Link to Pubmed [PMID] – 3761205
J. Physiol. (Paris) 1986;81(1):41-4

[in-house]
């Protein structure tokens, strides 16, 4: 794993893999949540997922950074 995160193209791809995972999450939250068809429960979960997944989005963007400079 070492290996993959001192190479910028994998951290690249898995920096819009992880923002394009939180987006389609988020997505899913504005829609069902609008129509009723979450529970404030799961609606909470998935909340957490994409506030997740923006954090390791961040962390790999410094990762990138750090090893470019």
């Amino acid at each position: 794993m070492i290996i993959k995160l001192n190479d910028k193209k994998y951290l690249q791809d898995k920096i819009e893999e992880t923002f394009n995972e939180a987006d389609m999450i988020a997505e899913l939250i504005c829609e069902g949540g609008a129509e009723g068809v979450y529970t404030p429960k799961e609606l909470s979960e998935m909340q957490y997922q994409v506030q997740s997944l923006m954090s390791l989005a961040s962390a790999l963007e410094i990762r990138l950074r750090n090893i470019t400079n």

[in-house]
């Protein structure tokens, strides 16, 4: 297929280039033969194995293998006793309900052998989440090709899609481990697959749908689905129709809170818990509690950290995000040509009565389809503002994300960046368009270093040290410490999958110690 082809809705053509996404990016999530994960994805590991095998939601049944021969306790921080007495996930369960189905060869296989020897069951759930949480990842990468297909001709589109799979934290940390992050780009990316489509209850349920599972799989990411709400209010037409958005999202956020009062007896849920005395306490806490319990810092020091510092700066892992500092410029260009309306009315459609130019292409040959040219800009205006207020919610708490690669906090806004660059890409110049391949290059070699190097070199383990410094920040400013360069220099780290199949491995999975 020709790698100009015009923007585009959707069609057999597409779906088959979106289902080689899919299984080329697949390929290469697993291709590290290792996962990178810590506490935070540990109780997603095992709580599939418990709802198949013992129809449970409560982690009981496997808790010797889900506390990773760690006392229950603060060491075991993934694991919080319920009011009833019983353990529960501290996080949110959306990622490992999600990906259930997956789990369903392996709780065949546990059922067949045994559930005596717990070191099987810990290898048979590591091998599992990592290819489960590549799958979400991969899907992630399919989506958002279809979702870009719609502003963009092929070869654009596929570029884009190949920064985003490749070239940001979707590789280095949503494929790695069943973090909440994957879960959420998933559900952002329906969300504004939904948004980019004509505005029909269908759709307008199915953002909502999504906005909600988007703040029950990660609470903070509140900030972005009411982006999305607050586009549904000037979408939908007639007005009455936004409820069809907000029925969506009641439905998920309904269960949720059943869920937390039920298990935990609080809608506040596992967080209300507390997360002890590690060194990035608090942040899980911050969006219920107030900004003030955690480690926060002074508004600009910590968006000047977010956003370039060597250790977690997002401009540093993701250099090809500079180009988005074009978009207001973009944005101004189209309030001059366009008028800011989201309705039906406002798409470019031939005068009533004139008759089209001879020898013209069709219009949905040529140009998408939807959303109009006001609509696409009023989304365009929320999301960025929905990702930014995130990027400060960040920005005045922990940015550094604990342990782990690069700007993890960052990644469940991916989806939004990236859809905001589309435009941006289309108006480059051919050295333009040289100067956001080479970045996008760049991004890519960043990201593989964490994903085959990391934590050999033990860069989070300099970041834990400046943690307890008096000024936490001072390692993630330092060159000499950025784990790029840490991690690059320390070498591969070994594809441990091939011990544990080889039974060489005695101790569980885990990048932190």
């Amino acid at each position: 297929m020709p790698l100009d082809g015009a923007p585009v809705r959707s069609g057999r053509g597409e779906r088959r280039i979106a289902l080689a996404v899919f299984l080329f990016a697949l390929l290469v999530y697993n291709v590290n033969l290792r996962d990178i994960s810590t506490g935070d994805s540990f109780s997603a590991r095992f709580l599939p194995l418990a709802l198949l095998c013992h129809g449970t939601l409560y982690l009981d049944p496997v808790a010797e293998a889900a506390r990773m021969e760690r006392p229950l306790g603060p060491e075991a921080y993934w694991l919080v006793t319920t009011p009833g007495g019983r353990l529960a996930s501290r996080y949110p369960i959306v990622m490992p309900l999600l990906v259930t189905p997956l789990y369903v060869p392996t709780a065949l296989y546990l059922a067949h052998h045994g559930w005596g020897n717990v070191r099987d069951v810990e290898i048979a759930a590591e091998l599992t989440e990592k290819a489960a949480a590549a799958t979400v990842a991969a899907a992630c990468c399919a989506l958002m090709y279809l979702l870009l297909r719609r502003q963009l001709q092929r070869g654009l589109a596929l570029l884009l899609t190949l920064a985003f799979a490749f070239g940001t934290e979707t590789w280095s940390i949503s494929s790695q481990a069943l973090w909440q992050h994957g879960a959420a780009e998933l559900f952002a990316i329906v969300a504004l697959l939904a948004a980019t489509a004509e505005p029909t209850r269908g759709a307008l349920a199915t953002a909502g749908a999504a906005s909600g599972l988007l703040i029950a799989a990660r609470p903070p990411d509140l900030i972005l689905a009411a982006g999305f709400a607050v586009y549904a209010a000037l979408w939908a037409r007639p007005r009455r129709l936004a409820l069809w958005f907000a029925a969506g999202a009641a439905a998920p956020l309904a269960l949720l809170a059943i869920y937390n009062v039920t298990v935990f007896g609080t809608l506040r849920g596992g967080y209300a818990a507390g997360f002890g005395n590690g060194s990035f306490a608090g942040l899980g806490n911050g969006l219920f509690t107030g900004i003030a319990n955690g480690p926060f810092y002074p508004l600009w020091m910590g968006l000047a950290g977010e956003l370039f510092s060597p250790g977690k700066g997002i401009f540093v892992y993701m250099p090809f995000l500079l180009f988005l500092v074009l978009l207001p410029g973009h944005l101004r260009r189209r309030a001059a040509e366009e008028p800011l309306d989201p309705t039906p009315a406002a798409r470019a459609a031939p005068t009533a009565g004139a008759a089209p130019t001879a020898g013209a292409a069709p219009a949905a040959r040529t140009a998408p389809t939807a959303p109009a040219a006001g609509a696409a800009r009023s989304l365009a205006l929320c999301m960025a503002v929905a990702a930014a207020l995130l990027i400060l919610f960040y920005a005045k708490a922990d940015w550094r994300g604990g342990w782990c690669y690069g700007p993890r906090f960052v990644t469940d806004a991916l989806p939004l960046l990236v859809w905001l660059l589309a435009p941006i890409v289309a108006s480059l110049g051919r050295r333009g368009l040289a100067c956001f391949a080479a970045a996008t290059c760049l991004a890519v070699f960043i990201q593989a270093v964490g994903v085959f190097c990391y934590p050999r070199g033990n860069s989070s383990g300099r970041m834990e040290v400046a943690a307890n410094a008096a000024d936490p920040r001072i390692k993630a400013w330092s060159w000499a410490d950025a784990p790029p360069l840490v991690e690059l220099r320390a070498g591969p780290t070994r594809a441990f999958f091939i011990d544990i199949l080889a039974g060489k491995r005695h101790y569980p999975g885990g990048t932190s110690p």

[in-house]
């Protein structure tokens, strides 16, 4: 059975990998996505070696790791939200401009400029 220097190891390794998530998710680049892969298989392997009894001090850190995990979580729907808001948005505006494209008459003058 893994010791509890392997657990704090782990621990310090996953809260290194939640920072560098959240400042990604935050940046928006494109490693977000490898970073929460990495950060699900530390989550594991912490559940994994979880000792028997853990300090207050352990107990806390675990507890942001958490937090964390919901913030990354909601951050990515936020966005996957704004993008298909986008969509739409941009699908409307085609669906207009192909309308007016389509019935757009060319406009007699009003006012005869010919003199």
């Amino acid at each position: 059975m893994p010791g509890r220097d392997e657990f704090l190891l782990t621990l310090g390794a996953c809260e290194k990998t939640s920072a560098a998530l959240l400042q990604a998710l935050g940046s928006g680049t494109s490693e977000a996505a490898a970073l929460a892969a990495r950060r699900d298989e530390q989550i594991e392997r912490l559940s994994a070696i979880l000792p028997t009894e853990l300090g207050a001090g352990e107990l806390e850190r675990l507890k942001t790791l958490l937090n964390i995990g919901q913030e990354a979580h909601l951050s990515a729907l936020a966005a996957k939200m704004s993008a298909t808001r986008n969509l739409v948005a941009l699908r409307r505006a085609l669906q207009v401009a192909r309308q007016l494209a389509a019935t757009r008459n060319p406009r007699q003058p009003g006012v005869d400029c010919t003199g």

The role of blood volume regulatory mechanisms located in the low pressure system in the control of urinary excretion was studied using hypobaric pressure breathing in normal and diabetes insipidus (Brattleboro strain with a congenital lack of vasopressin) rats. Rats were placed in an altitude simulator chamber for 4 h. A pump maintained pressure reduced to 701, 577 and 472 mbar simulating respectively altitude of 3,000, 4,500 and 6,000 m. In normal rats, hypobaric breathing induced an increase in urine flow, urinary urea and K+ excretion and urinary pH but did not significantly modify creatinine and Na+ excretion. In diabetes insipidus rats, hypobaric breathing produced oliguria and an decrease in urea, creatinine, Na+, K+, Cl- urinary excretions. Since acute hypobaric pressure breathing induced opposed effects in normal and Brattleboro rats, it is suggested that this kind of experimental procedure which increases intrathoracic blood volume elicits a diuretic response through an inhibition of vasopressin release. These experiments confirm the main role of vasopressin in the control of central blood volume.